How we change what others think, feel, believe and do
The Meaning of Money
What does money mean? When people talk about it, what does it make them think? What does it encourage them to do?
We used money to motivate, but often we do not understand the true motivation. Often, people are motivated in complex, multi-dimensional ways.
Money in our society is the means by which we buy things which we use to survive, from food to houses and sometimes to weapons.
The basic principle of survival is to get a job for which people pay you money so you can buy food and everything else you need. It also means survival of your genes as you use the money to help bring up your family, paying for their food, school fees and so on.
Many people work just to get money to survive. They do not like their work but consider it necessary just to get by.
As opposed to basic barter, money can be very liberating, especially if you have enough not to need to work every hour of the day just to survive. With money you can indulge in your passions and do things on a whim. You can holiday, take up hobbies or just lounge at home watching television.
Money has effectively created capitalism and the middle classes. It allows for complex and delayed trades.
A reason people seek money is hence so they can be free to do as they wish, whether it is in weekend hobbies, long holidays or even longer retirement.
There is a saying 'time is money', but really money is time. We exchange our time working to get money, then pay other people for things that would take us longer to produce. Money can hence be seen as 'stored time'.
When you have money, you can take time to do the thing you like doing while paying others to take time doing the things you do not want to do. A thought people consequently have about money is that 'It will buy me the time to ...'.
Money is a lubricant of society. It keeps the wheels of commerce turning and the flow of interacting lives working as a smooth machine. Like oil, money can be moved to where it is needed, unsticking problems and getting everything going again.
Individually, we can see money like this, as a way of keeping things going. This idea can even be seen in the language, as we 'grease the palms' of people we want to help us.
Having money, being rich, is an aspiration for which many people dream. We look up to people who have money as being successful. We seek to be near them in case some will rub off on us. We try to ingratiate ourselves to them in the hope that they will give us some of their wealth.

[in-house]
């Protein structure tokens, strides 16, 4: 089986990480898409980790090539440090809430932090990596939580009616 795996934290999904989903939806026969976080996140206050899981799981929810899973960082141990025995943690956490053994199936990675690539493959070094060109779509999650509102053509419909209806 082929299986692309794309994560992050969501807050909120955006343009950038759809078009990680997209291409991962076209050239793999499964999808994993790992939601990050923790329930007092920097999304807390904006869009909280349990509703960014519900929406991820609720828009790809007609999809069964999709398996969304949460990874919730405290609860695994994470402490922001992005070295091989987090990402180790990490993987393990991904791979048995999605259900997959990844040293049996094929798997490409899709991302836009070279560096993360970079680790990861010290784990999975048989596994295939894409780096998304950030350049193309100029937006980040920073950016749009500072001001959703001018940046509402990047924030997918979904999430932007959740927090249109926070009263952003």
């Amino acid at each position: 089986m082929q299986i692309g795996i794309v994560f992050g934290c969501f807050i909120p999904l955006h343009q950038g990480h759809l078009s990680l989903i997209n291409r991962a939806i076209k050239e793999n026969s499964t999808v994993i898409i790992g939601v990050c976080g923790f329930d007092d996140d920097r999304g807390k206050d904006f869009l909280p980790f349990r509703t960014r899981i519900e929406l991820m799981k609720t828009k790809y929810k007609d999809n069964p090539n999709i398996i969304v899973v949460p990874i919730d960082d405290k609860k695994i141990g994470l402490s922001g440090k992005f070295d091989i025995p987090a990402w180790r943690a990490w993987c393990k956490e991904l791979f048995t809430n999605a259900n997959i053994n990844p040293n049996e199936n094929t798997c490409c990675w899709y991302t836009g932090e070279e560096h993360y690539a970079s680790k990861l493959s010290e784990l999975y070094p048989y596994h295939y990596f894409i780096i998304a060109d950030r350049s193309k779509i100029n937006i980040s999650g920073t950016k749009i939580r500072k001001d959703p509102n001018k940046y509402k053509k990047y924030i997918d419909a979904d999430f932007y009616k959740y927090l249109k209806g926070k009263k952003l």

People see money as something that makes them superior to others. They encourage others to believe this by showing off, 'splashing the cash' and indulging in what is called 'conspicuous consumption'.
How much you money you have, particularly in comparison with others, gives you a simple metric of how successful you have been in life, and many of us use this to measure ourselves.
Salary, or the money we acquire in a given period, is also used. People who have enough money to live comfortably for the rest of their lives often keep working as they measure their ongoing 'success' by their earnings, not their savings.
Money can also be seen simply as a means to achieve a particular end. A charity may hence see money as a means to save the lives of children.
In practice, money is a always a means unless you are miser who wants money for no other reason than to own it. This is effectively what is known as a 'means-ends inversion', where a person becomes so fixated on the means they forget the original end.
People can be seen to be treating money as a means when they talk about is with 'ends' phrases such as '...so I can...'.
Money gives you the means to control situations and other people. It lets you buy weapons and get others to do whatever you tell them. It is said that 'everyone has a price' and indeed many people have done terrible things just for the promise of money.
As a part of control, money is a great attentional device. If you put a picture of money somewhere, people will notice and look at it a lot more than if you used a picture of a flower.
A common saying, particularly by some religions, is 'Money is the root of all evil'. Money is seen as a corrupting force, something that turns good people into bad people. In particular it leads to avarice and greed as people seeking money act unfairly and unkindly towards other people.
Money itself is not evil just as a gun is not evil. But it can be used for evil ends and it can certainly result in minds and actions being changed, and not always for the better. If anything is evil it is people.
When you are using money to motivate, consider not just the simple transactional aspect (I give you money, you do as I say). Consider the complexity of multiple meanings and so customize how you use money to best effect.
And the big